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Francisco Lindor's New Deal With The Mets Shows Baseball's Dollar War

Francisco Lindor during a Cleveland Indians game with the Baltimore Orioles, June 29, 2019.
Keith Allison
/
Wikimedia Commons
Francisco Lindor signed a 10 year, $341 million deal with the Mets last week.

Baseball returned to Progressive Field this week. And while it was exciting to see fans in the stands again, the Cleveland Indians lost 3-0 against the Kansas City Royals and the team was filled with new faces.

Cleveland's former star shortstop Francisco Lindor was shipped to the New York Mets who signed him to 10-year contract extension worth $341 million, a very specific number. WKSU Sports Commentator Terry Pluto says Lindor's contract is about the game within the game.

Competing for the dollars

Major League Baseball players aren't just competing for the MVP award or the best batting average against their fellow brethren. Among the upper echelon of superstars is the competition for the highest salary and largest contracts.

"[The players] match their salaries, and what Francisco Lindor and his agent David Meter wanted to do was get the highest contract possible. And recently, Fernando Tatis Jr. from the San Diego Padres had signed for $340 million. 3-4-0 over 14 years," Pluto said.

Pluto says when the Mets and and Meter began working on a Lindor extension, Meter's proposal was for $385 million and the team at $325 million. They then were able to find a compromise just hours before Lindor's opening day deadline.

"They settled at $340 [million] for about five seconds. Then the Lindor camp said, 'We want 341 so we can say we got more money than Tatis.' This is the No. 3 biggest contract in baseball. Mike Trout is No. 1; Mookie Betts is No. 2; and now Lindor is No. 3," he said.

Bigger contracts for players, more clients for agents

When a player get his big payday, other players take notice of the agent who helped craft the deal for his client, almost like bragging rights and attracting potential clients to see what might be possible for them.

For Meter, who isn't necessarily the typical baseball agent, it definitely helps boost his profile.

"When David Meter, who's a more of a boutique-style agent—he doesn't have a ton of clients—is going out and says he's competing against a guy named Scott Boras who has all, just about all, the big names, he can say, 'My guy’s No.3,'" Pluto said.

It's not only agents who get into a player's ear about money and helps to drive home the dollar competition, but friends and family who say someone is worth more than another player.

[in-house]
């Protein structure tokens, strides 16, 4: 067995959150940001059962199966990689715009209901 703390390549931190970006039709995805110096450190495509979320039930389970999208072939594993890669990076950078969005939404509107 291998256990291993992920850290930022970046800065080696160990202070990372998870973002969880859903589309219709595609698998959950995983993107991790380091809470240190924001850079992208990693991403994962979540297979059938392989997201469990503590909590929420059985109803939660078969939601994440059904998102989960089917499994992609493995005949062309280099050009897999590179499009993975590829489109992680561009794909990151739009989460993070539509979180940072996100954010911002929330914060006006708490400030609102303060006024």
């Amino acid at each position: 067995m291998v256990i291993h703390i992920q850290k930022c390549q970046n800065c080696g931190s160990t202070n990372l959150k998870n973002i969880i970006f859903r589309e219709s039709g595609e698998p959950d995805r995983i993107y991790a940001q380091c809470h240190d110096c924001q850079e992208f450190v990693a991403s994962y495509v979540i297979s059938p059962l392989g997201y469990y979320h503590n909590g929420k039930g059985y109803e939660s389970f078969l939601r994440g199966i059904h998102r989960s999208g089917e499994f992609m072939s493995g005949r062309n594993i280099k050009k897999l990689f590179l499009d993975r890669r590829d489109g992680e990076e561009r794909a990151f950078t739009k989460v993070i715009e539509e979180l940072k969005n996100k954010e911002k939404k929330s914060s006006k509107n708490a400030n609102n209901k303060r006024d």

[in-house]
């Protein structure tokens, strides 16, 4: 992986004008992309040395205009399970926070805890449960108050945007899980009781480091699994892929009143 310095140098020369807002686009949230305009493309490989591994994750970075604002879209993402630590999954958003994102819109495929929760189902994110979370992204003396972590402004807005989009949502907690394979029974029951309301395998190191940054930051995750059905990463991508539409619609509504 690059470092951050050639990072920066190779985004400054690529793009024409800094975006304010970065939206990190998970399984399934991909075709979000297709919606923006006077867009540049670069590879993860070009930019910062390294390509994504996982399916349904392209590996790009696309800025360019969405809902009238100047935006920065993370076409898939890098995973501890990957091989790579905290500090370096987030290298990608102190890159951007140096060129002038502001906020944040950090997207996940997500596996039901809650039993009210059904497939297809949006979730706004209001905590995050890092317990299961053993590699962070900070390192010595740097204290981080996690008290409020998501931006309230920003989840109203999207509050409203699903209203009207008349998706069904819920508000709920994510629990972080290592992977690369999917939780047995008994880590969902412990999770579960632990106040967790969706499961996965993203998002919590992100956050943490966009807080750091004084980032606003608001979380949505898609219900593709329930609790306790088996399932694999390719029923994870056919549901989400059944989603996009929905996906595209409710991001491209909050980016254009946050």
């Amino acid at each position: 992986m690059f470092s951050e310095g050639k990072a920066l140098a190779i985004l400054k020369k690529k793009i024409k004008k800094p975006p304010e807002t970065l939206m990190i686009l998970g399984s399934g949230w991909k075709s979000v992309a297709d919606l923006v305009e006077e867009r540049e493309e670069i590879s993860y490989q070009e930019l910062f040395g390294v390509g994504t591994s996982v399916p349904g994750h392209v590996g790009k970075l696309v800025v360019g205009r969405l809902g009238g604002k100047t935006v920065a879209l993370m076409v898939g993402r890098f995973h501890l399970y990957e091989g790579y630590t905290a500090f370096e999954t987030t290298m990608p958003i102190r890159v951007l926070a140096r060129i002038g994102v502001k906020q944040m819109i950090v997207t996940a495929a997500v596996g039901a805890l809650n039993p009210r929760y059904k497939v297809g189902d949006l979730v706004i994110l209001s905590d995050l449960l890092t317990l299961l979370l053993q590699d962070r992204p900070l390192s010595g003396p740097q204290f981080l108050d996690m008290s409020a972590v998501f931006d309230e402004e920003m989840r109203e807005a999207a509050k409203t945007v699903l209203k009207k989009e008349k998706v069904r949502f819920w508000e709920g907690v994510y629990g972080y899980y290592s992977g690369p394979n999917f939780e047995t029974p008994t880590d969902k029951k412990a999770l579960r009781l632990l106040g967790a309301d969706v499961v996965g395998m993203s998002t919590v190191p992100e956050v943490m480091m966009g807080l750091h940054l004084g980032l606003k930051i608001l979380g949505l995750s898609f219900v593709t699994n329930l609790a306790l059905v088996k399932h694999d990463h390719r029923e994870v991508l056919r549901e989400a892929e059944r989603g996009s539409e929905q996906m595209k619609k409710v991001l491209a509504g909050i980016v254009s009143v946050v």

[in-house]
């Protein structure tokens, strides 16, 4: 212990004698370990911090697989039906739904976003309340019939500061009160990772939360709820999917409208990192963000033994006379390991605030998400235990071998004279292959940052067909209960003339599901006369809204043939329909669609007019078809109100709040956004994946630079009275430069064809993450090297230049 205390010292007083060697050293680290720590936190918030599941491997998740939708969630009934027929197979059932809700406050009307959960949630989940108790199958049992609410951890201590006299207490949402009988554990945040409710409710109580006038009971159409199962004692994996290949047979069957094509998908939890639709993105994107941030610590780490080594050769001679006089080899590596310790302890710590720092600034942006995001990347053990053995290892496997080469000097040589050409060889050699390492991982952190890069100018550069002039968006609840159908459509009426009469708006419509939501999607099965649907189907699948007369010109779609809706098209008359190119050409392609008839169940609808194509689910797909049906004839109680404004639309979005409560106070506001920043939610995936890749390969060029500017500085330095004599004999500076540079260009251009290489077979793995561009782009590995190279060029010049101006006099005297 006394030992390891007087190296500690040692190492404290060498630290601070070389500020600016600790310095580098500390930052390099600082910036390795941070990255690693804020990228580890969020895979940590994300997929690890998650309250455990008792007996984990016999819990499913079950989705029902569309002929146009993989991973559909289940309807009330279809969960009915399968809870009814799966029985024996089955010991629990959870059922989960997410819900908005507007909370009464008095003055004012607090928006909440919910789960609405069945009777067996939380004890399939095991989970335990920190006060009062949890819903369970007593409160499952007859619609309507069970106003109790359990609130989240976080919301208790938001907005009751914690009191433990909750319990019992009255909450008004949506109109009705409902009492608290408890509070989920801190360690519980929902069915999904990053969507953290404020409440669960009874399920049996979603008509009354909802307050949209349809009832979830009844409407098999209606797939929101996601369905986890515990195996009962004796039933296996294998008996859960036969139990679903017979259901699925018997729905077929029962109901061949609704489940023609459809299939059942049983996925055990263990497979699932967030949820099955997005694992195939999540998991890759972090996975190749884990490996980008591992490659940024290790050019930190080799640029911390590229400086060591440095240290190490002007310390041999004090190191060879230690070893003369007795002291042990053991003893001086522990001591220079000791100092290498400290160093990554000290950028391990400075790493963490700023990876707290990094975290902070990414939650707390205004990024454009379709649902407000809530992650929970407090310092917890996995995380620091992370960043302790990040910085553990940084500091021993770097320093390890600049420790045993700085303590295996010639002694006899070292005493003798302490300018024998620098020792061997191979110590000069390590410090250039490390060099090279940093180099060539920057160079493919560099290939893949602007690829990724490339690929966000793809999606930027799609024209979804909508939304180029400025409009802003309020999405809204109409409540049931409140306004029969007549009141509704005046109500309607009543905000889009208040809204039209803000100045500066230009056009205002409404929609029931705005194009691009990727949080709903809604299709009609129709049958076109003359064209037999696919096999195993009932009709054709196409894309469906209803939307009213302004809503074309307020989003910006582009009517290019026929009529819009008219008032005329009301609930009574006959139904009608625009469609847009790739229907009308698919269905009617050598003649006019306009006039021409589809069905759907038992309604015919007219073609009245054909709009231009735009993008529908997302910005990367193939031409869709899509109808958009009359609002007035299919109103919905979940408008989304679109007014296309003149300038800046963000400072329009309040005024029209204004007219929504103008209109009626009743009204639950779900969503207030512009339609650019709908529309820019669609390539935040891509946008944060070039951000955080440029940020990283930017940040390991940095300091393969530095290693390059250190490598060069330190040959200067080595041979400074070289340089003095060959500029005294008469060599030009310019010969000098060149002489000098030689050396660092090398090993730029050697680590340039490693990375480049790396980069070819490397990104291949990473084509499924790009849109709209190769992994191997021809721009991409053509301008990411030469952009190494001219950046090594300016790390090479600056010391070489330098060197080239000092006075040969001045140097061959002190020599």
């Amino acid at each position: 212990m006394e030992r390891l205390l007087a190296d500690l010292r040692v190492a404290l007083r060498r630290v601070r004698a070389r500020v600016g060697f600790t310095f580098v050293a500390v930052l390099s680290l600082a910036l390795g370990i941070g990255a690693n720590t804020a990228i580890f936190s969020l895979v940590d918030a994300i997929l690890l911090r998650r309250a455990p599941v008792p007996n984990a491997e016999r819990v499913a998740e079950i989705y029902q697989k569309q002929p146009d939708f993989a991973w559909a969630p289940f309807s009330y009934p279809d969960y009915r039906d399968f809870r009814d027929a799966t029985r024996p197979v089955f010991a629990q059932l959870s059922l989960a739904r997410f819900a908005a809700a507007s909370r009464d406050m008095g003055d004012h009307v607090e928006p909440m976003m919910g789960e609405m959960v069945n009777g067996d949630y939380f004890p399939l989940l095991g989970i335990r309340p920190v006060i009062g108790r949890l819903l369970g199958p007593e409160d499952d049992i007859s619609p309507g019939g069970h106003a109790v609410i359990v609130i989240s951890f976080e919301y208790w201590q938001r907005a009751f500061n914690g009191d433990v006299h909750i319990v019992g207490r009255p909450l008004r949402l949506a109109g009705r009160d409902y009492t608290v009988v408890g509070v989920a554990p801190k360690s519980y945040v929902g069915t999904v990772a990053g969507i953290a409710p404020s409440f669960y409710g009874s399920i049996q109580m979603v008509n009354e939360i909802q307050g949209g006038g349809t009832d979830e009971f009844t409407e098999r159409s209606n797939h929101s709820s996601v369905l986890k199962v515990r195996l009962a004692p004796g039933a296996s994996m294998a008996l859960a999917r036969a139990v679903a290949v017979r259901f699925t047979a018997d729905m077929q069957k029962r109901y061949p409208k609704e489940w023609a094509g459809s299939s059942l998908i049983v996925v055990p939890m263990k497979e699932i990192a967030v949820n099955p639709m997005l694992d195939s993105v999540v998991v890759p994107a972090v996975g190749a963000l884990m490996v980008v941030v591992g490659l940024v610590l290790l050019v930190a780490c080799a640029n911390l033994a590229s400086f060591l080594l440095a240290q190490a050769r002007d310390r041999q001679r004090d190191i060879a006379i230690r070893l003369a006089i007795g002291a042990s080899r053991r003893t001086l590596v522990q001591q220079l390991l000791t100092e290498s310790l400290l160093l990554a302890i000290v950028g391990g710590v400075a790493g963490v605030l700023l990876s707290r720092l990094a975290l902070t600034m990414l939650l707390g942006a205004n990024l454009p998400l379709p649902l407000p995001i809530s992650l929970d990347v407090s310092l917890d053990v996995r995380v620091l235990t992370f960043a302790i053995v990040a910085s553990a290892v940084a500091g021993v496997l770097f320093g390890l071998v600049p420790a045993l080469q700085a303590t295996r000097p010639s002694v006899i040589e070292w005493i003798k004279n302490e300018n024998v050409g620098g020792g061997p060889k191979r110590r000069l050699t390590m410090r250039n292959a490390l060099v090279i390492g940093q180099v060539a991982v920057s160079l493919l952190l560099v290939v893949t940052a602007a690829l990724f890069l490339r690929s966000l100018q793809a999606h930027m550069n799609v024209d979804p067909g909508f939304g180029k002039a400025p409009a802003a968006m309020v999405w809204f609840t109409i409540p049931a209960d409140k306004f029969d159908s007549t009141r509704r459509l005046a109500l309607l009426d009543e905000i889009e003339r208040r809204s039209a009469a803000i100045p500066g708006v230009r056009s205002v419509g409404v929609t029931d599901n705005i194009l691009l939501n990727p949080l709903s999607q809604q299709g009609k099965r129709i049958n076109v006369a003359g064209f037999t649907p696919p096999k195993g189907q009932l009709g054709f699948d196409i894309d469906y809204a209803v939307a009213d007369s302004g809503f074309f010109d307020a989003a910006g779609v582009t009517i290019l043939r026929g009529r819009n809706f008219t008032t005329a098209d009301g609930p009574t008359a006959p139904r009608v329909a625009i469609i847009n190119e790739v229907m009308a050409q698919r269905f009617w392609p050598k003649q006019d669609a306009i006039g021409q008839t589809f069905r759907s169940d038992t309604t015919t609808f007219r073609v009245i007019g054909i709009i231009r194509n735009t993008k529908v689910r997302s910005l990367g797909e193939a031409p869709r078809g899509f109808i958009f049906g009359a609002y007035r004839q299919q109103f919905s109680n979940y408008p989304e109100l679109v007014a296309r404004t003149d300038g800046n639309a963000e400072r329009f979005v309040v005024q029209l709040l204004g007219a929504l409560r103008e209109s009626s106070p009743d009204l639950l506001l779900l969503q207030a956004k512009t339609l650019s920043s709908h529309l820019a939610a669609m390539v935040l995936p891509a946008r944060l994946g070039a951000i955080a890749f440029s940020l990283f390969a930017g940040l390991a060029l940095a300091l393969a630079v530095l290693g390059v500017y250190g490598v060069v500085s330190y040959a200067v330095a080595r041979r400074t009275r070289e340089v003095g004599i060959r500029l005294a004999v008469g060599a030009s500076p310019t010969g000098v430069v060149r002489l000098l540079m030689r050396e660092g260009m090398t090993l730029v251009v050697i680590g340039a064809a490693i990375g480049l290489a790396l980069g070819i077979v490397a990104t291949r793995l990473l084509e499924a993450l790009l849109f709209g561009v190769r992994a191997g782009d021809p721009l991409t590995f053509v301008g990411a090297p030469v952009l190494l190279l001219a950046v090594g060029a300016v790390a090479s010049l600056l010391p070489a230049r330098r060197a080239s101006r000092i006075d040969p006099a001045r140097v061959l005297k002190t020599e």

"That's another element that comes into play here is that the player himself is hearing from people around and that you need to get more than that guy," he said.

"I'm not saying any of this as emotionally or psychologically healthy. I'm just telling you what's going."

Will Lindor be a "Met For Life"?

With Lindor signing his deal in a large market like New York, it's more likely he'll finish out his long-term deal in Queens.

"He's more likely to last there because it's a big-market team than most others. But in many cases like San Diego, I would be stunned if Tatis is with them after seven or eight years, much less the full 14," Pluto said.

With Tatis signing his 14-year deal with the small-market Padres and the recent trade of former Colorado Rockies third baseman Nolan Arenado to the St. Louis Cardinals, it's far less likely those superstars finish out their contracts with their original teams.

"See, that’s what these big-market teams do is sometimes they pick up the dumb contracts from the other places because they actually have the cash and there's no salary cap. They have all the cable TV money to absorb this," he said.

"So that's why the Mets and Lindor were in effect kind of a match made in an agent’s heaven."

The NBA contract model in baseball

Looking around baseball, small-market teams have to be shrewd to contend and build a roster, with star players often going to the highest bidder as a free agent or traded away for some value. The economics of the game are broken, and the current collective bargaining agreement expires after the 2021 season.

With lengthier and richer contracts hampering the ability for small-market clubs to sign their premier stars, Pluto suggests MLB looks to the NBA to structure player contracts.

"In the NBA, most contracts cannot go more than four years. There's a couple exceptions where it could go more than five. They're very expensive, but at least you're not paying for the great-great- grandchildren to go to college," Pluto said.

There are times in baseball with the current economic system that players will take a "hometown discount" to stay somewhere they're comfortable. However, the Players Association will always push its members to take the biggest deal, for a few reasons, one of them being paid dues.

"What it does is they look at the high tide raises all boats. The higher [the salary] goes, the salaries go up for the next guy," Pluto said.

"Of course, you're really talking about what 3% of all the players are in this kind of stratosphere, so that's what's going on. It's why early on I was very, very sure the Indians had zero shot at keeping Lindor."

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